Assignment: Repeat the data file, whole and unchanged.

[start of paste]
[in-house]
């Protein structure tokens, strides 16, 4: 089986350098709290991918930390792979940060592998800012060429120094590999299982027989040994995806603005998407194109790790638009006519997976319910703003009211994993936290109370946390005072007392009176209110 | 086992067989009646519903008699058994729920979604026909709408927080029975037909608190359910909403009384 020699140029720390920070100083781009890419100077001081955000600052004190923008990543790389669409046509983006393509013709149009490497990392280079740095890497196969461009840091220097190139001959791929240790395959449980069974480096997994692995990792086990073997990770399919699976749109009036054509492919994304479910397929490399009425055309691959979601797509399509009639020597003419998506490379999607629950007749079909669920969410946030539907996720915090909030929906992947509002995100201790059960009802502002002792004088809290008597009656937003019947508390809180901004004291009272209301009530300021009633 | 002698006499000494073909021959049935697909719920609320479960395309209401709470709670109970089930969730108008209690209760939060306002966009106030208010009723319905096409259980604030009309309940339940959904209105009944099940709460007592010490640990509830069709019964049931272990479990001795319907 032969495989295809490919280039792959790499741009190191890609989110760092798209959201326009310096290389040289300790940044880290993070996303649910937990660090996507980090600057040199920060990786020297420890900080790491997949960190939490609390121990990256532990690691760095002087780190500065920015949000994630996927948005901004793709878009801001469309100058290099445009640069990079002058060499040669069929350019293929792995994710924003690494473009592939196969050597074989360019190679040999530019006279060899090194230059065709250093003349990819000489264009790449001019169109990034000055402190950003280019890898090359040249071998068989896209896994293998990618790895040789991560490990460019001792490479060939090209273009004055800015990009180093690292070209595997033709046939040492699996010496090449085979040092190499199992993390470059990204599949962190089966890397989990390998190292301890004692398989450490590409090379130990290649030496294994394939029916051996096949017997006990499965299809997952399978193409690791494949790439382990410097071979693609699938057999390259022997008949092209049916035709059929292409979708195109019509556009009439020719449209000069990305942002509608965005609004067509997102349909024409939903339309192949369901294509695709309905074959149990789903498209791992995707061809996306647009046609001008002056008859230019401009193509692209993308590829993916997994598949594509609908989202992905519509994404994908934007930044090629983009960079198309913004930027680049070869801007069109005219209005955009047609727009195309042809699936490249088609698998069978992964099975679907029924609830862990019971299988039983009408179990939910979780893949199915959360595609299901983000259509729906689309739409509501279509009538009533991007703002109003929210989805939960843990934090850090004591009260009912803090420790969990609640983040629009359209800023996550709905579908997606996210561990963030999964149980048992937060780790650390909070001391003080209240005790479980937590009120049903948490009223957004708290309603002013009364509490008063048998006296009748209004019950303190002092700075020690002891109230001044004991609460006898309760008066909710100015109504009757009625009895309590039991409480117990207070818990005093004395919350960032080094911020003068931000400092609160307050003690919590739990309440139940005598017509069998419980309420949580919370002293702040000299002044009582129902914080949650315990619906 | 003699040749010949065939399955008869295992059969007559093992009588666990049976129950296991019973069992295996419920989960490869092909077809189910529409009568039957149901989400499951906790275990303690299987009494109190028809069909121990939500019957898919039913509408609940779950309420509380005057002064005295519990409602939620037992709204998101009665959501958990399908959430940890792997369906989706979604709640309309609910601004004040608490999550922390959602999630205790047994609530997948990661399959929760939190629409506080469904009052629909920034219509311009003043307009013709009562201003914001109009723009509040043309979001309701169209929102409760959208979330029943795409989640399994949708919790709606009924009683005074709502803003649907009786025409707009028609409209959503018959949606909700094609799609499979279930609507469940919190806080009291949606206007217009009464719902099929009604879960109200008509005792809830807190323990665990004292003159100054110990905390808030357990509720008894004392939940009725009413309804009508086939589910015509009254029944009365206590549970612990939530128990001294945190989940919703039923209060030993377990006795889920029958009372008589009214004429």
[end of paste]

[in-house]
């Protein structure tokens, strides 16, 4: 089986350098709290991918930390792979940060592998800012060429120094590999299982027989040994995806603005998407194109790790638009006519997976319910703003009211994993936290109370946390005072007392009176209110 | 086992067989009646519903008699058994729920979604026909709408927080029975037909608190359910909403009384 020699140029720390920070100083781009890419100077001081955000600052004190923008990543790389669409046509983006393509013709149009490497990392280079740095890497196969461009840091220097190139001959791929240790395959449980069974480096997994692995990792086990073997990770399919699976749109009036054509492919994304479910397929490399009425055309691959979601797509399509009639020597003419998506490379999607629950007749079909669920969410946030539907996720915090909030929906992947509002995100201790059960009802502002002792004088809290008597009656937003019947508390809180901004004291009272209301009530300021009633 | 002698006499000494073909021959049935697909719920609320479960395309209401709470709670109970089930969730108008209690209760939060306002966009106030208010009723319905096409259980604030009309309940339940959904209105009944099940709460007592010490640990509830069709019964049931272990479990001795319907 032969495989295809490919280039792959790499741009190191890609989110760092798209959201326009310096290389040289300790940044880290993070996303649910937990660090996507980090600057040199920060990786020297420890900080790491997949960190939490609390121990990256532990690691760095002087780190500065920015949000994630996927948005901004793709878009801001469309100058290099445009640069990079002058060499040669069929350019293929792995994710924003690494473009592939196969050597074989360019190679040999530019006279060899090194230059065709250093003349990819000489264009790449001019169109990034000055402190950003280019890898090359040249071998068989896209896994293998990618790895040789991560490990460019001792490479060939090209273009004055800015990009180093690292070209595997033709046939040492699996010496090449085979040092190499199992993390470059990204599949962190089966890397989990390998190292301890004692398989450490590409090379130990290649030496294994394939029916051996096949017997006990499965299809997952399978193409690791494949790439382990410097071979693609699938057999390259022997008949092209049916035709059929292409979708195109019509556009009439020719449209000069990305942002509608965005609004067509997102349909024409939903339309192949369901294509695709309905074959149990789903498209791992995707061809996306647009046609001008002056008859230019401009193509692209993308590829993916997994598949594509609908989202992905519509994404994908934007930044090629983009960079198309913004930027680049070869801007069109005219209005955009047609727009195309042809699936490249088609698998069978992964099975679907029924609830862990019971299988039983009408179990939910979780893949199915959360595609299901983000259509729906689309739409509501279509009538009533991007703002109003929210989805939960843990934090850090004591009260009912803090420790969990609640983040629009359209800023996550709905579908997606996210561990963030999964149980048992937060780790650390909070001391003080209240005790479980937590009120049903948490009223957004708290309603002013009364509490008063048998006296009748209004019950303190002092700075020690002891109230001044004991609460006898309760008066909710100015109504009757009625009895309590039991409480117990207070818990005093004395919350960032080094911020003068931000400092609160307050003690919590739990309440139940005598017509069998419980309420949580919370002293702040000299002044009582129902914080949650315990619906 | 003699040749010949065939399955008869295992059969007559093992009588666990049976129950296991019973069992295996419920989960490869092909077809189910529409009568039957149901989400499951906790275990303690299987009494109190028809069909121990939500019957898919039913509408609940779950309420509380005057002064005295519990409602939620037992709204998101009665959501958990399908959430940890792997369906989706979604709640309309609910601004004040608490999550922390959602999630205790047994609530997948990661399959929760939190629409506080469904009052629909920034219509311009003043307009013709009562201003914001109009723009509040043309979001309701169209929102409760959208979330029943795409989640399994949708919790709606009924009683005074709502803003649907009786025409707009028609409209959503018959949606909700094609799609499979279930609507469940919190806080009291949606206007217009009464719902099929009604879960109200008509005792809830807190323990665990004292003159100054110990905390808030357990509720008894004392939940009725009413309804009508086939589910015509009254029944009365206590549970612990939530128990001294945190989940919703039923209060030993377990006795889920029958009372008589009214004429």